Aside from being the umpteenth example of Titus being thoroughly disrespected by ROH, there isn’t a whole lot to see here. The early mat exchanges are nice, and it’s cool to see that Titus can hang on the mat with the legend for a couple of minutes. Beyond that, Titus isn’t completely squashed, although he might as well have been. He hits Suzuki with a nice belly to belly and the dropkick that the announcers had spent the whole match building up, and neither move winds up meaning anything. Suzuki toys with him on the mat and ties him up with various submissions, and the best thing that Titus shows is the escape from the piledriver, and Suzuki takes the first opening to lock in the sleeper (for maybe six seconds) and that wears him down enough for Suzuki to do the piledriver and take the title. As nice as it is to see Suzuki in ROH, it’d have been just as easy to have him squash someone on the undercard rather than have him lay waste to one of the very few homegrown ROH talents.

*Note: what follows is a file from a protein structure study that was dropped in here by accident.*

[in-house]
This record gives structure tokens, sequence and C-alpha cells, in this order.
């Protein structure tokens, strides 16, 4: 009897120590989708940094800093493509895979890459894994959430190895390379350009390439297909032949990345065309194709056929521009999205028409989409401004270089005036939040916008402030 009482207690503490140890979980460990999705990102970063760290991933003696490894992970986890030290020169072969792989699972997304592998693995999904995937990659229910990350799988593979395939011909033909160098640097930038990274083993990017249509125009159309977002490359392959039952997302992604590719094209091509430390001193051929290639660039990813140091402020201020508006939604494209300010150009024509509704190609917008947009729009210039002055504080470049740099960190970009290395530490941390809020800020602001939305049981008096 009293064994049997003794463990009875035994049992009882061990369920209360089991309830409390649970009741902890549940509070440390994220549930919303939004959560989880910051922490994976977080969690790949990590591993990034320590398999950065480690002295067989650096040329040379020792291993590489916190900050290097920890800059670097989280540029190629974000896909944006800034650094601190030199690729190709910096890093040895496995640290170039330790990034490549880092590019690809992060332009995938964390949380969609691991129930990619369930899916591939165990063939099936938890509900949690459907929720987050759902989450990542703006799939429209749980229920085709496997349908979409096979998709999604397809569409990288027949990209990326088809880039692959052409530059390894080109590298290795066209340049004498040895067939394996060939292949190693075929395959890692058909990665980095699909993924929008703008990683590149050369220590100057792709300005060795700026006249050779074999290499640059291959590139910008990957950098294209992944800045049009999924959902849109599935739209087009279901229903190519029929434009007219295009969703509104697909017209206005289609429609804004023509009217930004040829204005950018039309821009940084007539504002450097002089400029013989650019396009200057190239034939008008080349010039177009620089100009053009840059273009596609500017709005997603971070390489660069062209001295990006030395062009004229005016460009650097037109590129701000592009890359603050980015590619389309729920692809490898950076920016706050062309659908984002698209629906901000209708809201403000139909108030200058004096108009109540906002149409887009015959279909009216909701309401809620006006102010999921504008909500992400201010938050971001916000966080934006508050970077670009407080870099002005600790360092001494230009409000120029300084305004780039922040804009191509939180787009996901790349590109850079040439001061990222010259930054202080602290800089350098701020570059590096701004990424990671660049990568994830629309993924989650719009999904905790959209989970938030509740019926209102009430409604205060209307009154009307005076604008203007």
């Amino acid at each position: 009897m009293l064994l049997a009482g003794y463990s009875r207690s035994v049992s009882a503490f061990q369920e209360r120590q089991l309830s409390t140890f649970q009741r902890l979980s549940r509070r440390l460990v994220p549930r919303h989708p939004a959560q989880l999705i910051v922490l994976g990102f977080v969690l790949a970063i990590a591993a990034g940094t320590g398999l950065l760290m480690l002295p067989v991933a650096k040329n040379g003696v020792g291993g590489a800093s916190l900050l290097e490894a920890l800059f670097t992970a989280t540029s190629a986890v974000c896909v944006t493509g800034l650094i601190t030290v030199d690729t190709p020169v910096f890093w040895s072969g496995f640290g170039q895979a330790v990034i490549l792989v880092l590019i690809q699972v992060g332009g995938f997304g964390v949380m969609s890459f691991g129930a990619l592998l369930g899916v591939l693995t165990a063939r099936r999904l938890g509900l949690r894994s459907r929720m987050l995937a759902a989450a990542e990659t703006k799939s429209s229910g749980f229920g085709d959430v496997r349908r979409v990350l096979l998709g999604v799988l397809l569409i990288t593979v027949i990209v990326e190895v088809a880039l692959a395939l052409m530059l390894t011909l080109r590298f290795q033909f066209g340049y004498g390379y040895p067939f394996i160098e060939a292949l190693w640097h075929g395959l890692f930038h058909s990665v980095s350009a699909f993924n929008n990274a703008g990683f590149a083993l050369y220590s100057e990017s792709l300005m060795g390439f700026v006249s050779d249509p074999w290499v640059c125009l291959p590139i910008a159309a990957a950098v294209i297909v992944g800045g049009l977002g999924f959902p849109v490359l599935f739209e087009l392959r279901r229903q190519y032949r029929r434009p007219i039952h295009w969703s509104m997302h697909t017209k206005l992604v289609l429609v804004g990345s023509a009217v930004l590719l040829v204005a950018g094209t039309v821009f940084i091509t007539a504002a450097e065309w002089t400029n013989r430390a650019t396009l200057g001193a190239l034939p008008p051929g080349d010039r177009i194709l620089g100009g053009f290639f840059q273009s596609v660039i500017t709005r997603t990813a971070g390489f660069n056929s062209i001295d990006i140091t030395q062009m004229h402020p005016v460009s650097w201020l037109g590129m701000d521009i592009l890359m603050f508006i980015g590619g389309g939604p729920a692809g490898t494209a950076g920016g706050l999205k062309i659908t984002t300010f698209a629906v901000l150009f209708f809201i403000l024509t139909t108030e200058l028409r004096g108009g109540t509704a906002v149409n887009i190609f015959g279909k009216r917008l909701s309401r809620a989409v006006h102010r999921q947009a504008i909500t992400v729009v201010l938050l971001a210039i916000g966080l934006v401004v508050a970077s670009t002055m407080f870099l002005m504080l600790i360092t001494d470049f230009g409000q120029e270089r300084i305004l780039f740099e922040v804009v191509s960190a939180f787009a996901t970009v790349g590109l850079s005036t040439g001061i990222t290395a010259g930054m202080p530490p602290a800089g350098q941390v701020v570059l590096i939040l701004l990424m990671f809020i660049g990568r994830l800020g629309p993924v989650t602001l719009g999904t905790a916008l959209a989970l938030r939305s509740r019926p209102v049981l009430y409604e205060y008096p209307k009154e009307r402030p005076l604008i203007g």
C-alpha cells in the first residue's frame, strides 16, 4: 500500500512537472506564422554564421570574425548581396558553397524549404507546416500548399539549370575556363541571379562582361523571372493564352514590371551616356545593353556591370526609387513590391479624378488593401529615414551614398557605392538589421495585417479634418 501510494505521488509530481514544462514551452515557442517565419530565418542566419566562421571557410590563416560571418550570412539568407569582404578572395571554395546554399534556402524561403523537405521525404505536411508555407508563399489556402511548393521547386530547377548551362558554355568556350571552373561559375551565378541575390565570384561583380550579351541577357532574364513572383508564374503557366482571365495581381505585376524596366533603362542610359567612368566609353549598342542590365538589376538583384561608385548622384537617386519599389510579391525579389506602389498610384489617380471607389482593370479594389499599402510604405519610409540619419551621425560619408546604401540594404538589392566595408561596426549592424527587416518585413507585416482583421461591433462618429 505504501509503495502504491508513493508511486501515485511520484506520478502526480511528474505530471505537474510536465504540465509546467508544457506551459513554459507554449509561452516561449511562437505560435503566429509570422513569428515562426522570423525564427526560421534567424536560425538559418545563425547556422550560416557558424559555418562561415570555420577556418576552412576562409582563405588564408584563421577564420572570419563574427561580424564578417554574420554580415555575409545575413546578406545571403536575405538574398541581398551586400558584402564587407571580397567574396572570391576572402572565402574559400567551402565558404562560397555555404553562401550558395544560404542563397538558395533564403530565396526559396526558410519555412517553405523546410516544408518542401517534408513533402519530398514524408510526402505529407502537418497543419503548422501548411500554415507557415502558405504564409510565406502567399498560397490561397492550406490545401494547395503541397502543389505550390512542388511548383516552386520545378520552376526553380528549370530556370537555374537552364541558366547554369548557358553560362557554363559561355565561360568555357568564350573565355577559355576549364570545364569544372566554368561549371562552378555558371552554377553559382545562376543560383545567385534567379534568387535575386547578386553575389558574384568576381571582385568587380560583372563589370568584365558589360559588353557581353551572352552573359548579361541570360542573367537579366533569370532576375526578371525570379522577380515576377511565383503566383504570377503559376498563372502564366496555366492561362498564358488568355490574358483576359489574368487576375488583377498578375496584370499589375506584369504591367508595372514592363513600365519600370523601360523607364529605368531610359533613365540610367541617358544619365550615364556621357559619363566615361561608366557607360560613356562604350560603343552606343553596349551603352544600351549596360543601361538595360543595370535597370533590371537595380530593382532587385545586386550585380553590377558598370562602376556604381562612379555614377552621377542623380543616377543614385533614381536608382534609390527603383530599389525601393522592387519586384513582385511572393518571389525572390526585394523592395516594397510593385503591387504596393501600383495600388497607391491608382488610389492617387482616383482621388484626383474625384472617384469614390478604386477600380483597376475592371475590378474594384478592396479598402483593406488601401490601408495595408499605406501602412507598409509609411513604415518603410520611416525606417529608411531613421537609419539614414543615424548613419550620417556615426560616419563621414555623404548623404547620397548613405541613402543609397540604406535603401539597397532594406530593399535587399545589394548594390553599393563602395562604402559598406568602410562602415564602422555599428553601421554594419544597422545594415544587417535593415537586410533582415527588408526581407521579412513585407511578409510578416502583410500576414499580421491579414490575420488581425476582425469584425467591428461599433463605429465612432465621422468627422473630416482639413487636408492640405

Aside from the opening mat sequence, leading to Yuta losing his first rope break, this doesn’t seem to come together all that well. Woods working over Yuta’s arm doesn’t seem to matter very much, aside from using his second rope break to escape a short arm scissors, and the strike exchanges don’t seem to accomplish much, other than to highlight the fact that they both understand and respect the rules for Pure Title matches (no closed fists to the face). The work is well-executed, but it doesn’t feel like either of them is trying to take the match somewhere. It’s fun to see Yuta burn through his rope breaks and still be able to pull off the win, but it’d have been nice to see Woods take advantage of the situation and try to use the ropes to his advantage before Yuta outwrestles and beats him.


BANDIDO vs. JONATHAN GRESHAM (Decision Match for the Undisputed ROH World Heavyweight Title)